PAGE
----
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Insect and Disease Pests In Delaware’s Forests PowerPoint Presentation
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Insect and Disease Pests In Delaware’s Forests

Insect and Disease Pests In Delaware’s Forests

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Insect and Disease Pests In Delaware’s Forests

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  1. Insect and Disease PestsIn Delaware’s Forests Envirothon Training

  2. Symptoms vs. Signs • Symptoms •  Changes in the plant’s appearance that indicate something is happening. Ex: crown dieback, wilting, cankers. • Signs •  Indications of the insect or disease itself. Ex: frass, pitch tubes, fungal fruiting bodies.

  3. THE ENVIROTHON SEVEN! • Know these: • Emerald Ash Borer • Asian Longhorned Beetle • Southern Pine Beetle • Gypsy Moth • Sirex Wood Wasp • Bacterial Leaf Scorch • Sudden Oak Death • For each, know: • Native/non-native • Present in Delaware? • Host species • Symptoms & Signs • Type of damage • Control measures

  4. INSECTS

  5. Emerald Ash Borer (EAB) Adults are bright green and easy to identify. • Non-native • Has not been found in Delaware, but present in Maryland • A threat to ash trees only • Larvae create galleries in the cambium of infested trees, girdling the trees

  6. Emerald Ash Borer (EAB) D-shaped exit hole, splitting bark Galleries Woodpeckers feeding Crown dieback

  7. Emerald Ash Borer (EAB) • Control in our area = ERADICATION (Remember, it has not been detected yet in Delaware) • Cut all ash trees in the area of new infestations. Chip the trunks and branches to a small size.

  8. Asian Longhorned Beetle (ALB) • From China • Has been detected in New York, New Jersey, not DE • Threatens numerous types of trees, particularly the maples.

  9. Asian Longhorned Beetle (ALB) • The beetle develops within the xylem (wood) and then bores its way out. Eventually the many exit holes will destroy the cambium and kill the tree. The weakened wood can also cause structural failure (tree breaks in half).

  10. Asian Longhorned Beetle (ALB) • Large exit holes are conspicuous signs of ALB infestation.

  11. Asian Longhorned Beetle (ALB) Infested trees must be removed, and chipped to destroy all beetles.

  12. Asian Longhorned Beetle (ALB) Packing materials are inspected at ports of entry.

  13. Southern Pine Beetle (SPB) • Native • Present mainly in southern DE • Hosts are hard pines (all except white pine) • Chews galleries which can girdle trees. Also introduces a harmful fungus. • Delaware is at the northern end of its range. A more serious pest in the South.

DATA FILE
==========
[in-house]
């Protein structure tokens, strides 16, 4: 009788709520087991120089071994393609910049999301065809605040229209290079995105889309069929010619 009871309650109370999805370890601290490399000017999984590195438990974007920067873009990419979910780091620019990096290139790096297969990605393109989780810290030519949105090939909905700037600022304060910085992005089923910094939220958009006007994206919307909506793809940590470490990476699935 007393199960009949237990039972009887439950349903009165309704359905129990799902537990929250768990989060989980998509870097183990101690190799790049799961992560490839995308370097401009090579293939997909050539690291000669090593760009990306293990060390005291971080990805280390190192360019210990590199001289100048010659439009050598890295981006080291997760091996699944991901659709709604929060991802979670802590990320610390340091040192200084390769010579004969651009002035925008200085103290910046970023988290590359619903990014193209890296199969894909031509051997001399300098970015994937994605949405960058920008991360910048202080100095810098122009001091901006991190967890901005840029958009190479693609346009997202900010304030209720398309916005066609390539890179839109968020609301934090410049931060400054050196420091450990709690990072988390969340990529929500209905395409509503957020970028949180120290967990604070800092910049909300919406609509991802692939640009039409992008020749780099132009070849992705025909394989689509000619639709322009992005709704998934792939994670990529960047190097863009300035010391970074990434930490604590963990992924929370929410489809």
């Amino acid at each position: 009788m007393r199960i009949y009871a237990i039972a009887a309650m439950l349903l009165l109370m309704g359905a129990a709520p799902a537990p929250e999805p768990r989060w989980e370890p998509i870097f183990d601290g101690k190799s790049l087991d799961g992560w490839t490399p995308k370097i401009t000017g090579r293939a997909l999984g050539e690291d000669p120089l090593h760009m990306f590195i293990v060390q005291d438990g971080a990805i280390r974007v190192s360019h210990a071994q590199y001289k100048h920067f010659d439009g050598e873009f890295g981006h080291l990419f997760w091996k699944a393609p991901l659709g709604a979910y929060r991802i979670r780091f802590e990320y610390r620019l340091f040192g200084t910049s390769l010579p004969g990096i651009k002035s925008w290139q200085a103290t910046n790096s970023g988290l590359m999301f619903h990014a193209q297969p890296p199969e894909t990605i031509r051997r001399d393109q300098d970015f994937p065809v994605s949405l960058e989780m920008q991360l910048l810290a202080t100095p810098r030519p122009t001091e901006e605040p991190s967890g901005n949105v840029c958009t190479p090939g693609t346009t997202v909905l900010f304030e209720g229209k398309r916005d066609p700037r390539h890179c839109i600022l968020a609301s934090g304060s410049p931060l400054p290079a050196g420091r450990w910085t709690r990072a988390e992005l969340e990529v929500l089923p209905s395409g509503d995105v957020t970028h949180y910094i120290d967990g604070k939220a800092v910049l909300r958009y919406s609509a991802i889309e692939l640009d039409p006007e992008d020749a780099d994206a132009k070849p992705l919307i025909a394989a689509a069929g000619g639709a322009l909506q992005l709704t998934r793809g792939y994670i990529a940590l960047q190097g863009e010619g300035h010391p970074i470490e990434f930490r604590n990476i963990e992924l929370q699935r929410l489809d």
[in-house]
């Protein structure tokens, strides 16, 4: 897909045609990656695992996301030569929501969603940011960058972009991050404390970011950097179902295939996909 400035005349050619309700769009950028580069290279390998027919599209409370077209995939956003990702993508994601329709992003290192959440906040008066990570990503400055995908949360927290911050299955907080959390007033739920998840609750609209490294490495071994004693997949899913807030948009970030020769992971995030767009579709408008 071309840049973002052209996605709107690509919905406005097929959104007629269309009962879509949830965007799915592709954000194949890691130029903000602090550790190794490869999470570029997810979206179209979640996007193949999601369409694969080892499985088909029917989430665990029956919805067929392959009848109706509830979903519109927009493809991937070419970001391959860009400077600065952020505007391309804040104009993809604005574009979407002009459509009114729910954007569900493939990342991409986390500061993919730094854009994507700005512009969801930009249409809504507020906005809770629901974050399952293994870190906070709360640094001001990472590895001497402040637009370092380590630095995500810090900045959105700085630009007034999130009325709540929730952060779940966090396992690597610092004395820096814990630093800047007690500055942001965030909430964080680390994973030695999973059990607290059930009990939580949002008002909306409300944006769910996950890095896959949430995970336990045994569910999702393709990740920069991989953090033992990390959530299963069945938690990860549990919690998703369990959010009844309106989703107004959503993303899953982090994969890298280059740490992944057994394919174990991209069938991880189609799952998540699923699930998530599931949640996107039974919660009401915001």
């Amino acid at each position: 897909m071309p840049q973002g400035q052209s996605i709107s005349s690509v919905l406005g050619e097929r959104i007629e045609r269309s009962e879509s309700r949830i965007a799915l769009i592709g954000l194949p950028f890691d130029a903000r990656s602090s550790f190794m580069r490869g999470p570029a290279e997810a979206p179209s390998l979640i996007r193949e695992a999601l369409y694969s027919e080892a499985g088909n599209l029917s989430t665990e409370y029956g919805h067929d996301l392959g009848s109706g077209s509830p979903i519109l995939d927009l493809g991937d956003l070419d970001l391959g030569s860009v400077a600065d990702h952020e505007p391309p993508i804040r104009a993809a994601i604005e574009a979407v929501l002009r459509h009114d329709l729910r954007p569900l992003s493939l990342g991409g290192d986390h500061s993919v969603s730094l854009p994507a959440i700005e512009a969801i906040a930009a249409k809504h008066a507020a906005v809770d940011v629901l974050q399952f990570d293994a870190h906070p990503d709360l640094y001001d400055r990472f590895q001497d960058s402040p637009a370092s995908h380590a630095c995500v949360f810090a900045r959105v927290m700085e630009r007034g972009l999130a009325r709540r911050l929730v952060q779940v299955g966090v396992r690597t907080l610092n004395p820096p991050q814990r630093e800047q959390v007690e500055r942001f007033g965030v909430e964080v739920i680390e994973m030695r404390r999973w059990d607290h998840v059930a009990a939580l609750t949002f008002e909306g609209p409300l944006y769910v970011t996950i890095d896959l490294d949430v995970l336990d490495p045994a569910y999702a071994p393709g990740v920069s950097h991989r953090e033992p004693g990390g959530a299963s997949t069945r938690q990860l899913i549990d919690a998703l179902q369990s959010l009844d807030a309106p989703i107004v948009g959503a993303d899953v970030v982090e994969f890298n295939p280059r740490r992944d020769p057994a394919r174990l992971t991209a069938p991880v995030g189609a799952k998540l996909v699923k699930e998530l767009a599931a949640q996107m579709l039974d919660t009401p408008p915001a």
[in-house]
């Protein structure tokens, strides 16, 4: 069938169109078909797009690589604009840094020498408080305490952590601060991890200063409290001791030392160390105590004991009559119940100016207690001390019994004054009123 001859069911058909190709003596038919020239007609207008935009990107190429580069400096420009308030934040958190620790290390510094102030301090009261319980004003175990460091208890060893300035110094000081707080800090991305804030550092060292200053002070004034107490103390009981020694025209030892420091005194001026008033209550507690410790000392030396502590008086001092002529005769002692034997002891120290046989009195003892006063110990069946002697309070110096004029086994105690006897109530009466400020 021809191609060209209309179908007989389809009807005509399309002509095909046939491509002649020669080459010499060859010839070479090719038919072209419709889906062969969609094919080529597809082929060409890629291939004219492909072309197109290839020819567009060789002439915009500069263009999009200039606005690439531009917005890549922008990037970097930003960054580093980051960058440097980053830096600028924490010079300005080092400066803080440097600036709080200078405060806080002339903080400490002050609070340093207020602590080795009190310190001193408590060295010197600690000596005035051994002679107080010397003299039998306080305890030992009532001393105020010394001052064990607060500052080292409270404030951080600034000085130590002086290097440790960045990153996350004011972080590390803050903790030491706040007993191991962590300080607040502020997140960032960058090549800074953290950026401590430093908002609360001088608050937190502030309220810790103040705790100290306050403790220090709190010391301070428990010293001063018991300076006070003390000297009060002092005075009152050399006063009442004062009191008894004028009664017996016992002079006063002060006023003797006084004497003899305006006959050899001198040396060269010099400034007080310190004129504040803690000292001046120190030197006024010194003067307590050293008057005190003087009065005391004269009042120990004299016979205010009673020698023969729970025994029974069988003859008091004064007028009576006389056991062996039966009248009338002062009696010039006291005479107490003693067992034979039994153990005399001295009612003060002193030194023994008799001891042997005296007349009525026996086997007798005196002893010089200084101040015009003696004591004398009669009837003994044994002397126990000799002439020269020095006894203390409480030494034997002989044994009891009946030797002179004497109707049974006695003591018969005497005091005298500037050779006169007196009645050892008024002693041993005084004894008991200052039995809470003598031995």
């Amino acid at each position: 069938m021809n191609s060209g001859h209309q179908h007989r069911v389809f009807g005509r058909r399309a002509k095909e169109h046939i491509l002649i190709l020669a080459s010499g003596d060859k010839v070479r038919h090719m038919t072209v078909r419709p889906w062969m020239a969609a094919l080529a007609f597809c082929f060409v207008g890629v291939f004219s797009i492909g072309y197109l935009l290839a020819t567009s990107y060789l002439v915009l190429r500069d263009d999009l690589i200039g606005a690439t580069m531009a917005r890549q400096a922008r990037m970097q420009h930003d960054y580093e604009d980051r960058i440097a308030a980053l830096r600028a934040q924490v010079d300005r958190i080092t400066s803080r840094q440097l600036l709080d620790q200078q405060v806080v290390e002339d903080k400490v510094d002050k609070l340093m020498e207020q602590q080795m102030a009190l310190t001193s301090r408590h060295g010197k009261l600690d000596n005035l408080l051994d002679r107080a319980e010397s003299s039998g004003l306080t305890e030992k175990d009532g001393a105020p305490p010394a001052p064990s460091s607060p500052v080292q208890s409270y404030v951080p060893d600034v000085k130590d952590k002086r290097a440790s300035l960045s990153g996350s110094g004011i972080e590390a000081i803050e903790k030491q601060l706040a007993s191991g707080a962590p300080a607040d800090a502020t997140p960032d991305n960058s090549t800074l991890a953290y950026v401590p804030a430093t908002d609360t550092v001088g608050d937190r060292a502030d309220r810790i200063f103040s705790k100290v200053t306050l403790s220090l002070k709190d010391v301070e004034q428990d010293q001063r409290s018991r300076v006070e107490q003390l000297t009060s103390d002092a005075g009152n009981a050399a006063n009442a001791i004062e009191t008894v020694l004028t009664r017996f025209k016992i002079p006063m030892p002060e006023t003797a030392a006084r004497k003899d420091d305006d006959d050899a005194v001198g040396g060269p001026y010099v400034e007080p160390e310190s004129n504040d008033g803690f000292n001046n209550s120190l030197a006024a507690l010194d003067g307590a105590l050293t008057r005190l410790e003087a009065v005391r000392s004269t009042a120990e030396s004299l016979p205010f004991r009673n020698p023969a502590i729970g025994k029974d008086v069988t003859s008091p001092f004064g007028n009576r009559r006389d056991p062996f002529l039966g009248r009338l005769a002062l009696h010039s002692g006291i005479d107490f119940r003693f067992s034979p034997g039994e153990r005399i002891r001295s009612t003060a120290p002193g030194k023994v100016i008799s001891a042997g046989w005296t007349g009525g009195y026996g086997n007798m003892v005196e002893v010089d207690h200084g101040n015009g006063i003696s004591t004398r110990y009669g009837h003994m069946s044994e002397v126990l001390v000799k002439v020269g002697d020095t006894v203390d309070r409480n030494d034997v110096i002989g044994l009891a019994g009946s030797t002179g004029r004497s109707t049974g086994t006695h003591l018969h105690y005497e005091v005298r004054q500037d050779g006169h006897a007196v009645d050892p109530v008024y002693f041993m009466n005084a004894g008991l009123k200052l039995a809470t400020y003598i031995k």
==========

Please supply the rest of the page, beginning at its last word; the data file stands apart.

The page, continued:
14. Southern Pine Beetle (SPB) • Infested stands can be detected with aerial surveys. Infested pines display brown foliage.

  15. Southern Pine Beetle (SPB) Small round holes S-shaped galleries Pitch tube

  16. Southern Pine Beetle (SPB) Control Infested trees can be cut and burned, chipped, or sprayed.

  17. Gypsy Moth • Non-native • Introduced into Massachusetts in 1869. Since then it has spread throughout the northeast, including Delaware.

  18. Gypsy Moth • Larvae feed on the leaves of many broadleaved species, particularly the oaks. • Host trees are damaged through defoliation.

  19. Gypsy Moth • When severe defoliation occurs several years in a row, widespread mortality can result.

  20. Gypsy Moth Defoliation can be seen from the air during June survey flights Egg masses

  21. Gypsy Moth • Egg masses are easily seen in the fall. These methods can determine the need for a control program the following spring. • Control = chemical sprays.

  22. Sirex Wood Wasp • Non-native • Has not been found in Delaware • Threatens loblolly and other pines • Forms galleries that injure trees • Carries a fungus that causes more damage

  23. Sirex Wood Wasp Symptoms / Signs Resin beads Round exit holes Wilting and discoloration

  24. Sirex Wood Wasp Control • Control measures unknown (new pest) • Biological controls have been successful in other parts of the world • Early detection surveys in DE using trap trees Red pine trap tree at White Clay Creek SP

  25. DISEASES

  26. Bacterial Leaf Scorch (BLS) Control: • Native to the United States • Present throughout Delaware • Hosts = red oaks and other trees • Mainly northern red, pin, black, and scarlet oaks • Symptoms = Marginal leaf scorching in late summer and fall, dieback

  27. Bacterial Leaf Scorch (BLS) • The bacteria are spread (vectored) by insects that feed on the xylem • Bacteria reproduce and physicallyclog the xylem • Simply a “plumbing” problem. Not enough water can move through the xylem to branches and leaves, so living tissues dessicate and die. Bacteria clogging xylem

  28. Bacterial Leaf Scorch (BLS) Symptoms Marginal leaf scorch Dieback

  29. Bacterial Leaf Scorch (BLS) Control • No proven prevention • No proven cure • Treatment trials ongoing in Delaware and elsewhere • Do not plant northern red oak or pin oak

  30. Sudden Oak Death (SOD) • Non-native • Has never been found in Delaware • Threatens oaks and other trees, as well as viburnums and other understory plants • Two types of symptoms: • Understory plants • Foliar scorching • Twig dieback • Overstory trees • Bleeding stem cankers • Dieback +

  31. Sudden Oak Death (SOD) Understory plants Overstory Trees Twig dieback Bleeding canker Foliar symptoms Dieback

  32. Sudden Oak Death (SOD) Control: • No control in generally infested areas such as California • Control in other areas is quick response after detection. Cut, pile, and burn is an accepted prescription in new detection areas. • Quarantines are in place to prevent new introductions.